UNLV has an image problem.
As soon as the final classes let out, students scuttle away in their cars and on bikes, leaving behind darkened buildings and an eerily quiet campus. Save for the occasional basketball game, UNLV offers few reasons for students to stick around after hours. President Neal Smatresk wants to change all that.
Over the past two years, Smatresk has pushed for a new campus master plan that calls for an on-campus football stadium, new apartment-style dorms and a “student village” that would transform UNLV into a full-fledged residential college. If UNLV can shed its commuter image, the university can attract more faculty, staff and students and build a stronger connection with students that could translate into higher alumni giving. A vibrant UNLV campus could also offer more nighttime and weekend events to the local community.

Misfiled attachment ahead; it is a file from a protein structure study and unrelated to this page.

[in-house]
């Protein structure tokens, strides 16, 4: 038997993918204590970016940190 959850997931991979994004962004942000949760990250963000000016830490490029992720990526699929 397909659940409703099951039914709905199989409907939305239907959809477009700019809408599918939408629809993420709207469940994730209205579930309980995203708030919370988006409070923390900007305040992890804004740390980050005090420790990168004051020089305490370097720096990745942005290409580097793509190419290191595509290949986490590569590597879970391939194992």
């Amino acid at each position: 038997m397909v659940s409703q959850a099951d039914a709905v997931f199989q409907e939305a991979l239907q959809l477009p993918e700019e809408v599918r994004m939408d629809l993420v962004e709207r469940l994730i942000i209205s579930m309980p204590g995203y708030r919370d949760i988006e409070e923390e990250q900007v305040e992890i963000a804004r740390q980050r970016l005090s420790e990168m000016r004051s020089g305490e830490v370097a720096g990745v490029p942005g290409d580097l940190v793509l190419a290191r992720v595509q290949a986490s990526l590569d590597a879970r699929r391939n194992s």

Already, UNLV’s refurbished dorms have students flocking back to campus, and new plans for a five-story apartment-style dorm—called Midtown Park—has the university buzzing. For now, however, the campus is a work in progress. Here’s a by-the-numbers look at how that work is going:
Number of on-campus residents at UNLV this year, up 500 students from last year.
Number of UNLV students on a waiting list for dorms, the first waiting list since the recession.
Percent of UNLV students who live on-campus.
Average per-semester cost of on-campus housing at UNLV.
Number of beds the new Midtown Park project is expected to add on campus.
Cost of Midtown Park, which will bring 550 one- to three-bedroom apartments to campus.